Foodora, Uber Eats and DoorDash are great…for consumers
Less so if you work for them. A few thoughts on the fight to unionize the food couriers
A couple of times a month, when my husband and I are feeling too tired to cook, we use Foodora to order in from Flock, the popular mini chain of restaurants famous for their rotisserie chicken and intricate salads. About half an hour later, we’re eating delicious, roasted-to-perfection chicken with chimichurri, a colourful kale and quinoa salad and a side of sweet potato fries. It’s a recipe that makes everyone in our household happy.
Ordering in used to be a hit-and-miss proposition. For years, I got dumplings from a place on Bloor that only delivered if the owner’s son was in and happened to have his car. Now, eating restaurant-quality food at home is an effortless experience: I place my order online and track the delivery. If our 13-year-old bounds down the stairs and asks us when we’re having dinner, I can give him a precise answer.
But the gains for consumers come at a cost. To serve everyone’s meal delivery needs, platoons of bike couriers—for Foodora, DoorDash, Uber Eats and SkipTheDishes—risk their lives racing through Toronto’s notoriously dangerous streets.
Jason McBride, one of Toronto Life’s great feature writers, wanted to know what it felt like to deliver food all day on a bike. The result is “The Secret Life of Food Couriers,” a revealing chronicle of his delivery adventures, with inside accounts from veteran delivery people and insights into how it all works.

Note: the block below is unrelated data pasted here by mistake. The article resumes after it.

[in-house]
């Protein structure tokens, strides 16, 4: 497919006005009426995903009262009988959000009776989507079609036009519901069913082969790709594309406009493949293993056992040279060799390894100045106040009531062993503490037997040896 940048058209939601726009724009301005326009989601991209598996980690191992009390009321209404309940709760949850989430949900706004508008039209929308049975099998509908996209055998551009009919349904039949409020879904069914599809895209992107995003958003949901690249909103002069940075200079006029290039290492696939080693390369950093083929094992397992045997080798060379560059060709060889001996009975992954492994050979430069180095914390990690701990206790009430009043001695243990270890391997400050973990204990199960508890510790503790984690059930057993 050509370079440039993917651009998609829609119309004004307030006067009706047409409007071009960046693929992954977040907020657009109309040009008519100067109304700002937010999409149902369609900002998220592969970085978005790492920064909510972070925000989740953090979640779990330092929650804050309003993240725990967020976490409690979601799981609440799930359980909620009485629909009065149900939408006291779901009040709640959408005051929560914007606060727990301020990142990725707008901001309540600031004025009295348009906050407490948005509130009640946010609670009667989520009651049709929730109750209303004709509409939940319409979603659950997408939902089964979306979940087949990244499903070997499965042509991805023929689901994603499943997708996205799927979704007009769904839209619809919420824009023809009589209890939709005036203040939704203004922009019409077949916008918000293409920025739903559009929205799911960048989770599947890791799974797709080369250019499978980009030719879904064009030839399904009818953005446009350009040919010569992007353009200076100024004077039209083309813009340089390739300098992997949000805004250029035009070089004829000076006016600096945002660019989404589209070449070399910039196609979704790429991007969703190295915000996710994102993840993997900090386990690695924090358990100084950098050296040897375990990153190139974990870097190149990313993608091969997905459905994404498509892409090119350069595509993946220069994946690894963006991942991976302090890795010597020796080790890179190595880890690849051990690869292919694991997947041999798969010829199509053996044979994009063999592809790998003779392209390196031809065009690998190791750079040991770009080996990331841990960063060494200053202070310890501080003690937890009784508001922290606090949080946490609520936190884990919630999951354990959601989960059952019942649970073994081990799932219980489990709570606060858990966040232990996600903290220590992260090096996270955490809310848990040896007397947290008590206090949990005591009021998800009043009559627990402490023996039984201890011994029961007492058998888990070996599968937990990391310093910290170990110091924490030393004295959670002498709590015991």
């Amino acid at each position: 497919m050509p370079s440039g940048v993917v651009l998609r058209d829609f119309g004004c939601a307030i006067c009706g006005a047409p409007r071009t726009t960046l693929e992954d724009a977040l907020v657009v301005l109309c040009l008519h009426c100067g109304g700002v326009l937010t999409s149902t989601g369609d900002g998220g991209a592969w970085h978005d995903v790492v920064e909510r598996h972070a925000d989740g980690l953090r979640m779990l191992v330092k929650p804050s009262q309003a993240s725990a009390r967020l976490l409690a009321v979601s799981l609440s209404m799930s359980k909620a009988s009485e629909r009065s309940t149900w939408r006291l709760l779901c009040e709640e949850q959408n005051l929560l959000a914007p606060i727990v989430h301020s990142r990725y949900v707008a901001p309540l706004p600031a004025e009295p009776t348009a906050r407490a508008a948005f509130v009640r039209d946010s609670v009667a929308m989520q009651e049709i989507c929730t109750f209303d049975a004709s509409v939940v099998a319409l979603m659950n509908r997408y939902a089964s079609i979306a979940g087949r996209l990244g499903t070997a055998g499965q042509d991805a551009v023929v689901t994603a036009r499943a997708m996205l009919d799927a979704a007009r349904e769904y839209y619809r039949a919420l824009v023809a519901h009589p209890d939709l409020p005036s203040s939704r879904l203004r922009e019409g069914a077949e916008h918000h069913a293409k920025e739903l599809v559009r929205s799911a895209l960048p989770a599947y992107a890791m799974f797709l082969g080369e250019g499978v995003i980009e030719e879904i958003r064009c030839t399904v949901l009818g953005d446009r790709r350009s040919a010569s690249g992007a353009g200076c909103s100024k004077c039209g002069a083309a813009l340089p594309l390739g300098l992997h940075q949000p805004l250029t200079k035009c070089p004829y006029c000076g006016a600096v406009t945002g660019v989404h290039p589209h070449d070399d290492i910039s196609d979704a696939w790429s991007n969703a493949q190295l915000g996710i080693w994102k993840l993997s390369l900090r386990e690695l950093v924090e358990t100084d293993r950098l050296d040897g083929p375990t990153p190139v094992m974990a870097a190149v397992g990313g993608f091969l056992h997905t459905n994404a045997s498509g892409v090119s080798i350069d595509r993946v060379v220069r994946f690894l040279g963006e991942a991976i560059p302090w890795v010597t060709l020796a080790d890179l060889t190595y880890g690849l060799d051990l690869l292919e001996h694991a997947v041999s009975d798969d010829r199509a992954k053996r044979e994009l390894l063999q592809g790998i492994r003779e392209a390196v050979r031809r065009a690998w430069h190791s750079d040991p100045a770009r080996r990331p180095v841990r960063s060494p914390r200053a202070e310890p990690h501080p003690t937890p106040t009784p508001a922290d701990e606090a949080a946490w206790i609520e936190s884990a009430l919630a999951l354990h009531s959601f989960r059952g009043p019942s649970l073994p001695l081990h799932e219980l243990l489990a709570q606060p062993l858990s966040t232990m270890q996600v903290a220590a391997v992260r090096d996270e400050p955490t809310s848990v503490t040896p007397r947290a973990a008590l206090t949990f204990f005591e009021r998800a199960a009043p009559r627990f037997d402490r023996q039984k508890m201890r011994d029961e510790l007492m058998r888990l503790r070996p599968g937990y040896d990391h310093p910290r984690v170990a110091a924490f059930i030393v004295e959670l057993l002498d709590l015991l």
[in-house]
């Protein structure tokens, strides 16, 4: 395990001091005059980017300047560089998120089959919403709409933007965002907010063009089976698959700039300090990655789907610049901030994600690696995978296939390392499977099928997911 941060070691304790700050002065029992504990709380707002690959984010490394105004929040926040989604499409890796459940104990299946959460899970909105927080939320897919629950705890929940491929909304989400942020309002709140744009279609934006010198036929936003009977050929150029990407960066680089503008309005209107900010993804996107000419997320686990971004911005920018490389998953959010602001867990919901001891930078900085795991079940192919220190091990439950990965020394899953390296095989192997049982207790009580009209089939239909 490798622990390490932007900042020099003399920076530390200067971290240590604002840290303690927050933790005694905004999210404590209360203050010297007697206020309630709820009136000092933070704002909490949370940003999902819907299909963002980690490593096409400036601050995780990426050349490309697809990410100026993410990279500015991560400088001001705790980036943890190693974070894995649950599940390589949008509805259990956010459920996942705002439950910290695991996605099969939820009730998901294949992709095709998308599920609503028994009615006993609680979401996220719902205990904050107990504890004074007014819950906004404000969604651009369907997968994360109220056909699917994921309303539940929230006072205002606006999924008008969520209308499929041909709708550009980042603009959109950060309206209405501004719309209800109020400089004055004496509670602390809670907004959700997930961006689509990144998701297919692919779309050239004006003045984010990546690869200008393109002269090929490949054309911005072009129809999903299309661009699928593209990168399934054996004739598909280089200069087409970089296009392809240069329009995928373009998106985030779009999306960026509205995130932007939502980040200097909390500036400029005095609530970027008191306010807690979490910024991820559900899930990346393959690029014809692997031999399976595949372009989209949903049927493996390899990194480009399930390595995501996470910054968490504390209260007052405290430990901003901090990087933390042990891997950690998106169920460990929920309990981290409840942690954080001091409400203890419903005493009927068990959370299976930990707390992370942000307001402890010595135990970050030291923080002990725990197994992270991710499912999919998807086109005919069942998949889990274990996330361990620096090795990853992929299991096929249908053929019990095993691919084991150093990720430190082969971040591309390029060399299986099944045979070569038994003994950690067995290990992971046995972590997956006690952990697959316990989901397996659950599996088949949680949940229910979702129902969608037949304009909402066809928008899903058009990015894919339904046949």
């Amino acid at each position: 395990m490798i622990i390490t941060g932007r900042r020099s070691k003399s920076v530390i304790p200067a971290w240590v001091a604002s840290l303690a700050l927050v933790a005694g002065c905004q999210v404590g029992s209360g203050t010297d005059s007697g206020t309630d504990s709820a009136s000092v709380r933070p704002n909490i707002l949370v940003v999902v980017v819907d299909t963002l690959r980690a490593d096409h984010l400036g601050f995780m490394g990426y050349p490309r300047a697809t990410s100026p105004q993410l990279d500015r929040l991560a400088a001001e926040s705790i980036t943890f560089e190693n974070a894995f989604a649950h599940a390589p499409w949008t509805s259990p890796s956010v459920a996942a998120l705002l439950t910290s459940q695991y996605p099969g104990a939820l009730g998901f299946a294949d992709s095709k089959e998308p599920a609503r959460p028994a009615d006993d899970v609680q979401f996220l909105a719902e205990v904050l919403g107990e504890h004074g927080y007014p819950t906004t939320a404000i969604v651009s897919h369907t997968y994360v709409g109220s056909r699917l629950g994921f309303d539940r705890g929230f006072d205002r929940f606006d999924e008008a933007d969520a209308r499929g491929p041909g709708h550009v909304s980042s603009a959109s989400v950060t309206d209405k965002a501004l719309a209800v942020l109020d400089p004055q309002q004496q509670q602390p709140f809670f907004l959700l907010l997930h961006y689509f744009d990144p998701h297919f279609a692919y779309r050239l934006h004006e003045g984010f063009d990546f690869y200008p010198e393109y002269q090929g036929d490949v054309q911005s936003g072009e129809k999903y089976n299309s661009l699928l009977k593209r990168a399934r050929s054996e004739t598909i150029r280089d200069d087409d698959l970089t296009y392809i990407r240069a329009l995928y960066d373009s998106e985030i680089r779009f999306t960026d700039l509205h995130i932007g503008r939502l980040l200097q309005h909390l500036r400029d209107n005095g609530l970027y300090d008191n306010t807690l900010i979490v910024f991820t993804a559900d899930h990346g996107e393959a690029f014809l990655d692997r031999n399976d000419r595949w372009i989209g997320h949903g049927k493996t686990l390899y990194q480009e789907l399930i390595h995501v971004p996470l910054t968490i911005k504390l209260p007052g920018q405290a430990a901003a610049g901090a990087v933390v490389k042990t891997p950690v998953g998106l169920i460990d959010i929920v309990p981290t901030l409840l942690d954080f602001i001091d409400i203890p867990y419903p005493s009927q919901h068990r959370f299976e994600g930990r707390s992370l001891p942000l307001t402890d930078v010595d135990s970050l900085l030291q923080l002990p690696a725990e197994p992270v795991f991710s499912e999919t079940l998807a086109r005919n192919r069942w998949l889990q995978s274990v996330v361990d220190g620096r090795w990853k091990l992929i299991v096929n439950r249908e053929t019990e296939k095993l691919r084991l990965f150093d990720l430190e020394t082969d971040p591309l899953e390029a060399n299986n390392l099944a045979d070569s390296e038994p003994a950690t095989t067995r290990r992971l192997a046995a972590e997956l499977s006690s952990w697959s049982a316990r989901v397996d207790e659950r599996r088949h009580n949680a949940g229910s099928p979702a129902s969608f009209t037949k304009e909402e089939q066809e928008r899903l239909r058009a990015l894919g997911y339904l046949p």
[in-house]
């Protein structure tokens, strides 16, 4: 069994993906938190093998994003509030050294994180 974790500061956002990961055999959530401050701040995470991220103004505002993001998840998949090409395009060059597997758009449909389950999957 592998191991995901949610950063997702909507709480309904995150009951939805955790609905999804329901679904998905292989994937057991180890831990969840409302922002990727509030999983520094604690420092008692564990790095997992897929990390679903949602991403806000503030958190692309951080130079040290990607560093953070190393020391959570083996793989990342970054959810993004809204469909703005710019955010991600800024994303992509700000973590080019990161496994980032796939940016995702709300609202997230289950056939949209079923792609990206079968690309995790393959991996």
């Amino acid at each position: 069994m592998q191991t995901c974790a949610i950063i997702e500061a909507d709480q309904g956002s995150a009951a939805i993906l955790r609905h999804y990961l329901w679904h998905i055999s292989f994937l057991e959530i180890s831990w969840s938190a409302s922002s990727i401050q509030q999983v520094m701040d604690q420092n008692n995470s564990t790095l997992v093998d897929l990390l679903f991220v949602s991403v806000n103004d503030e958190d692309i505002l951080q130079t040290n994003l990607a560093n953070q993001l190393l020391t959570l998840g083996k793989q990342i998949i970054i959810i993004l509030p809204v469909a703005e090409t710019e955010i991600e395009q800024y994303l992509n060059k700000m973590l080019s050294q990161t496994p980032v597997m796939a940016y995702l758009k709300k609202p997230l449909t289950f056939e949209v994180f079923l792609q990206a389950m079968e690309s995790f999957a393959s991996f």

Many of the delivery people he spoke to love their work. Primarily, they value the freedom and flexibility of creating their own work schedule. They also like working outdoors and staying fit. But others complain about the lack of benefits and worker protections, the unpredictable income and the overall precariousness of their livelihoods.
This past summer, a bunch of Foodora workers, calling themselves Foodsters United, teamed up with the Canadian Union of Postal Workers to launch a union drive. They hope that together they’ll have the bargaining power they need to demand better labour conditions. I’m afraid they face a monumentally difficult fight. For one thing, the provincial rules for unionizing are stuck in the manufacturing age: to form a union, organizers need 40 per cent of the workforce to vote in favour. With a disjointed, decentralized, on-again-off-again crew of cyclists and drivers, how do you even identify the size of the workforce to calculate that 40 per cent?
More significantly, Foodora claims its couriers aren’t employees at all, instead classifying them as independent contractors, which exempts the company from having to cover vacation time, sick leave, dental care or physio, say, when a cyclist sprains an ankle and can’t ride. Meanwhile, Foodora’s corporate staff, headquartered in Germany, enjoy regular salaries and normal white-collar benefits.
Foodora couriers are not alone in this fight, of course. Gig-economy workers all over the world are pushing back against the winner-takes-all model of Silicon Valley capitalism. Uber drivers in Ontario launched a $200-million class-action lawsuit in 2017 demanding they be treated as employees, with all the benefits and regulations afforded by the Employment Standards Act.
I wish them luck. Uber, Foodora and DoorDash workers may not be employees in the strict, technical definition of the word, but they drive their company’s economic engine and deserve all the protections that labourers have had since the industrial revolution. Until then, for heaven’s sake, tip big.
Sarah Fulford is the editor of Toronto Life. She can be found on Twitter @sarah_fulford.